What Is Radiofrequency Ablation
Our pal Rudi of RGS Healthcare shared that radiofrequency ablation (RFA) is a less invasive procedure for treating many health conditions and diseases. It involves using an electrical current to heat an area of tissue, causing it to become necrotic (die-off). RFA can treat pain from cancer types, nerve damage, or other medical conditions. Also, it may work as an alternative to surgery in some cases. A physician inserts a thin needle through the skin and into the targeted tissue during this procedure. They will then heat it with radio waves, causing the targeted cells to die off. Typically, this procedure takes less than an hour, and doctors complete it on an outpatient basis.
What Conditions Can Radiofrequency Ablation Treat?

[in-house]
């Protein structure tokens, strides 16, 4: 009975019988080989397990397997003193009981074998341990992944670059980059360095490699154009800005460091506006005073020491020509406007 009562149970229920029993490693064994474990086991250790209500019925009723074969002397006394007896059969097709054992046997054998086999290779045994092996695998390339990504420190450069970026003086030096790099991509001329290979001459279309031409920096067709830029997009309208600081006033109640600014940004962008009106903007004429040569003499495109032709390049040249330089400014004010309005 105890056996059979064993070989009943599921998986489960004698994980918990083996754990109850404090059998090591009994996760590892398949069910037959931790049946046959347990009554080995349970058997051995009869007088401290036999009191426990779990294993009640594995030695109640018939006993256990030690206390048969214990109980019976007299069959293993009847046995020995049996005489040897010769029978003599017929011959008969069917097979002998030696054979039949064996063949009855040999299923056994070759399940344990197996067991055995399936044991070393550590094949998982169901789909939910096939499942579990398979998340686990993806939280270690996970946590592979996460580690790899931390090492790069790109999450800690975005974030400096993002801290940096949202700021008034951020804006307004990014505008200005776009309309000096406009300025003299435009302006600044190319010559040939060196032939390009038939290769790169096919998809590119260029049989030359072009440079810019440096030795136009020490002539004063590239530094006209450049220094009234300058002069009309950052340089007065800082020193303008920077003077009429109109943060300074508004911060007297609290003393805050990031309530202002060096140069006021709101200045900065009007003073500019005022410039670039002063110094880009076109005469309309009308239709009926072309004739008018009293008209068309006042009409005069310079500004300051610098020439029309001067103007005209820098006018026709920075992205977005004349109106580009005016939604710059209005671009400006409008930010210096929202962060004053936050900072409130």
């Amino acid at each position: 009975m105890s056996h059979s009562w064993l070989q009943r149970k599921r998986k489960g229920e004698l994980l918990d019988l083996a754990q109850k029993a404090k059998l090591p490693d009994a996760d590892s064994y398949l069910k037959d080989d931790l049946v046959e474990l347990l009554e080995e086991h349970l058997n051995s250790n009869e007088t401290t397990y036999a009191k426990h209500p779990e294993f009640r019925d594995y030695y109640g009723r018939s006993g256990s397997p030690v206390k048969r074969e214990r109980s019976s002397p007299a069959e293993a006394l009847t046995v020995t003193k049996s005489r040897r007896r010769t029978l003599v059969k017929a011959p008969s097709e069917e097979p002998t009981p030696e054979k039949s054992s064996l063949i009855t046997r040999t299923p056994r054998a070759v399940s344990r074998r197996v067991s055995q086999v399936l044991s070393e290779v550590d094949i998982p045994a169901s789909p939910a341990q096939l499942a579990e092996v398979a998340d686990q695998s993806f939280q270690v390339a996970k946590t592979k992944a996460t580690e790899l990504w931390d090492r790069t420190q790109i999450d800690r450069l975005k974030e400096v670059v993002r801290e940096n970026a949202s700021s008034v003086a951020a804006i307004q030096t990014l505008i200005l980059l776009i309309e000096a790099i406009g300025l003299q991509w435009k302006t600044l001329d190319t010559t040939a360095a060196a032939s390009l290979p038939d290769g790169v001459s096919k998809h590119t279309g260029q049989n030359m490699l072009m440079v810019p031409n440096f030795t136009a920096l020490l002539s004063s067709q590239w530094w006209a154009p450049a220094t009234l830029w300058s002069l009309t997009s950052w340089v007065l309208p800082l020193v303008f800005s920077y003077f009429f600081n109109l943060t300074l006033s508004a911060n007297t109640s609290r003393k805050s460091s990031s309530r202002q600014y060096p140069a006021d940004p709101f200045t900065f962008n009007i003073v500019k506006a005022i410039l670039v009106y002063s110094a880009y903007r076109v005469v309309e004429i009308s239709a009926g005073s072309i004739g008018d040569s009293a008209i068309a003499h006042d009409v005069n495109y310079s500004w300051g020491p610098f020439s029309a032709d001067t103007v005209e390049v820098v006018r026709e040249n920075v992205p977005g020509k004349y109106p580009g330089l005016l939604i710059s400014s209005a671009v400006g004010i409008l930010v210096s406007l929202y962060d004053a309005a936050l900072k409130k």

Radiofrequency ablation can treat many conditions, including certain types of pain. Here are common conditions that doctors treat with RFA:
- Chronic low back pain
- Inflammatory arthritis
- Nerve damage due to injury or disease
- Enlarged thyroid nodules
Doctors have also used RFA to treat cancer-related pain in some patients. Other conditions that may benefit from RFA include fibroids, benign tumors, and growths on some internal organs. Additionally, it can be an alternative to surgery in cases where the patient is not a candidate for open surgery.
The Risks of Radiofrequency Ablation
After completing the procedure, your doctor will monitor the area for signs of improvement or worsening. RFA is generally safe and effective, but it has potential risks, including infection and bleeding. It’s important to discuss these risks with your doctor before undergoing the procedure.
Overall, RFA can be an excellent option for those experiencing chronic pain or other medical conditions. It also helps reduce the risk of surgery in some cases and provides relief from symptoms more quickly than traditional treatments. If you’re considering RFA as an option, talk to your doctor about the risks associated with the procedure and any potential benefits it may offer.